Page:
Now faced with these issues, I forced myself to consider my own experience. I knew that I constantly worried that people were judging me, I knew that I hadn’t been able to sleep the past few nights because I was panicked that no one would like me at my new school and that I would never see my best friend again. I knew that I was obsessively scared of failure. I knew that I constantly worked myself to be better than the best, and I knew none of this was healthy.

But what was I supposed to do about it? I didn’t want to tell my deepest and darkest secrets to some stranger that knew about psychology. I didn’t think I needed help. I didn’t know if I deserved help. After all, my problems weren’t that big. For all I knew, I could have just been dealing with typical middle-schooler issues. I had convinced myself that I could handle everything on my own, that I didn’t need anyone else. 

And yet, here was this creator that I looked up to, joking about her problems, sharing that she went to therapy and that she felt like it was beneficial. She deserved help. Maybe I did too. She knew how to make her struggles into something light and fun to watch. She could be vulnerable without hurting anybody. Maybe I could too. 

I thought about this for a few more days, growing more and more comfortable with the idea of getting help. After all, I didn’t want to be anxious and insecure forever. Ignoring it wasn’t doing anything. And if mental health issues were really as normal and human as Jaiden had convinced me they were, then maybe therapy wouldn’t be too hard.

“Mom,” I hesitantly asked after a few days of deliberation. “Can I go to therapy?”

I stared at the leather strap of my sandals while I waited for her to reply. I wasn’t expecting a specific response, but her nonchalant, “okay,” still caught me by surprise. I had braced myself for endless questions, for rejection, for some big dramatic scene that exposed every problem I ever had.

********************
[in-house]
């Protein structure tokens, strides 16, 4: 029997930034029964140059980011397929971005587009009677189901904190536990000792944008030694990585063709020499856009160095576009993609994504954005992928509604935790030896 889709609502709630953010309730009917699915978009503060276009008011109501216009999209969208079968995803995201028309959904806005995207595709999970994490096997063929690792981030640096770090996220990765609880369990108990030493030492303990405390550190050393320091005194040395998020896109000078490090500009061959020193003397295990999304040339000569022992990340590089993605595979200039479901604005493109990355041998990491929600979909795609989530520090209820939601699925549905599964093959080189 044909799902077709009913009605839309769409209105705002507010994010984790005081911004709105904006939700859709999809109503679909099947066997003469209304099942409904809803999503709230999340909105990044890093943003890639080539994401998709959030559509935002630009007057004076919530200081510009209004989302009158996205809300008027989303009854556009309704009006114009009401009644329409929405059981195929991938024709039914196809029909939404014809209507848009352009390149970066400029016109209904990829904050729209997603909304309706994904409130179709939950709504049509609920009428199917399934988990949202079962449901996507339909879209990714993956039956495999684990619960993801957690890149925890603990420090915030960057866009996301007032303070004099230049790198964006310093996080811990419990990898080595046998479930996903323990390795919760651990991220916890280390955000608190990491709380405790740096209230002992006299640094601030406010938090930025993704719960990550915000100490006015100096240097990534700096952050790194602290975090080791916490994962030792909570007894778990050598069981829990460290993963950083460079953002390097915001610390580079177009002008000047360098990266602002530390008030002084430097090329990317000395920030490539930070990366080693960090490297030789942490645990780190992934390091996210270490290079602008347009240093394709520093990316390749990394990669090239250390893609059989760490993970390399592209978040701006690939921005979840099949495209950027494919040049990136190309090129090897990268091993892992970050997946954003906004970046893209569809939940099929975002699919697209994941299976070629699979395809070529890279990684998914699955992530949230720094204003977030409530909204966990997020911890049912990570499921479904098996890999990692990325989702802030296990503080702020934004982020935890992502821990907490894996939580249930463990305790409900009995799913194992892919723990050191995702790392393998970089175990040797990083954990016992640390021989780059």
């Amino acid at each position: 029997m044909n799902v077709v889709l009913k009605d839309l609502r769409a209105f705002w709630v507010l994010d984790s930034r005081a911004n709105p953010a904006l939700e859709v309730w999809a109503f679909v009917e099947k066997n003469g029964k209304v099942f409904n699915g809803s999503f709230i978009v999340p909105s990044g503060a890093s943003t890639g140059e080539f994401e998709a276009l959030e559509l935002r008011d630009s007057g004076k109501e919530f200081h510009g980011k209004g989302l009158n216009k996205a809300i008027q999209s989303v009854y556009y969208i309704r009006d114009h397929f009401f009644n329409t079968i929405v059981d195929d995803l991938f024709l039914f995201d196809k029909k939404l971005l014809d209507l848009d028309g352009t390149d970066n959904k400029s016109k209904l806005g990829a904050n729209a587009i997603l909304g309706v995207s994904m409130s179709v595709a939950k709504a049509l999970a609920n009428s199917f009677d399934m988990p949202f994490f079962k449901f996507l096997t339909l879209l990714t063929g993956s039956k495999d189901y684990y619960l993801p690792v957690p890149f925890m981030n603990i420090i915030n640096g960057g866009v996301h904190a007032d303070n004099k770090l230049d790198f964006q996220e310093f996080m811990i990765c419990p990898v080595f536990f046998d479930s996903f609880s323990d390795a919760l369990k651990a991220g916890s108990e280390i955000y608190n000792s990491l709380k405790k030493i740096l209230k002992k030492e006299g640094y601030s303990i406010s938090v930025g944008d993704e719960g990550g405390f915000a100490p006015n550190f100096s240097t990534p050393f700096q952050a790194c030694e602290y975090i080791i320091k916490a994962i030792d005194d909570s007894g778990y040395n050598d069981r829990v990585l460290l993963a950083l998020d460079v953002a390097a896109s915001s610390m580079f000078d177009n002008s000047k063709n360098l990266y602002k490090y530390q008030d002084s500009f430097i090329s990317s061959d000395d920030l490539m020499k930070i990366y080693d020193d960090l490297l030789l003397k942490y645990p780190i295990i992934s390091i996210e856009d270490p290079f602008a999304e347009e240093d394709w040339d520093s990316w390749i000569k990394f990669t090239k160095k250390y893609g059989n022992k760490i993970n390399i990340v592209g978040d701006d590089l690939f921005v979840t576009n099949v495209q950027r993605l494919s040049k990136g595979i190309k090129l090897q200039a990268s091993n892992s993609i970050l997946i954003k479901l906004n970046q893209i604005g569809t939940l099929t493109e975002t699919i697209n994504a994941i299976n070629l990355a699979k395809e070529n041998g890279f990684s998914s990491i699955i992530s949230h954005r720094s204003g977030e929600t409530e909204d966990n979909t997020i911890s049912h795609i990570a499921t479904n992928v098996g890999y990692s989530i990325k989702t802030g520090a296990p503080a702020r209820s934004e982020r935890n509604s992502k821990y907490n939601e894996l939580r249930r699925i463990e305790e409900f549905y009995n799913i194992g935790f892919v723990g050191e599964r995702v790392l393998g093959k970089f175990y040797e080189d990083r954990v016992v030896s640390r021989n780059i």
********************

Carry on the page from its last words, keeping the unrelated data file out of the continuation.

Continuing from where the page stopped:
But that never happened. My mom said yes, and I started going. Still am. I was wrong with some of my assumptions; facing and talking about myself and my problems is definitely hard. But I was right about how mental health struggles, trauma, or any other problems that people work through, don’t have to be big dramatic crises. They can just be parts of a human being. They can be jokes, journal entries, deep conversations, personality traits. Or they can be none of those things at all, because it’s all up to the individual. The thing that matters is that someone’s problems can just be; whether someone turns them into a YouTube video or essay, or keeps them to themselves and the people they really trust. 

That’s not to say that I’m some expert on healthy coping strategies or vulnerability. I still have a lot of work to do in that area. But I’m getting better, with both sharing my problems and being a happy, fulfilled person. I know that I can get help, that I can use humor to cope, that I am deserving. Everyone is.

And even when I struggle, even on those days when I forget every coping mechanism I’ve ever learned, I’m still grateful that someone out there introduced herself as a woman, making jokes in her room, who just happened to go to therapy. That set me on this long and difficult journey to become a girl, making jokes in my room, who happens to go to therapy.